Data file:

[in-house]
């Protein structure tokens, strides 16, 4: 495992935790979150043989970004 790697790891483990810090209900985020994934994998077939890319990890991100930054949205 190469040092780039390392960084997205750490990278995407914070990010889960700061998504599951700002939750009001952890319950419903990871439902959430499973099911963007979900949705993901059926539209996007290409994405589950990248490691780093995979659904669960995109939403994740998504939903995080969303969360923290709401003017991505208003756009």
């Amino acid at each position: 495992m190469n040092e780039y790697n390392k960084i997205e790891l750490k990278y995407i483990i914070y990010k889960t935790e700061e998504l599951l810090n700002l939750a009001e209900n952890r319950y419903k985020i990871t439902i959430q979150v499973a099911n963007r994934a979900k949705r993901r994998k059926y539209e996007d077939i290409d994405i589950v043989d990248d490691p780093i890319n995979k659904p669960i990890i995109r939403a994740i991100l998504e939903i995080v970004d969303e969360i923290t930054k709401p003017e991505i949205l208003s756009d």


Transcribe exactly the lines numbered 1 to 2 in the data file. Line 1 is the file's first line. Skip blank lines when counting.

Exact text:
[in-house]
């Protein structure tokens, strides 16, 4: 495992935790979150043989970004 790697790891483990810090209900985020994934994998077939890319990890991100930054949205 190469040092780039390392960084997205750490990278995407914070990010889960700061998504599951700002939750009001952890319950419903990871439902959430499973099911963007979900949705993901059926539209996007290409994405589950990248490691780093995979659904669960995109939403994740998504939903995080969303969360923290709401003017991505208003756009």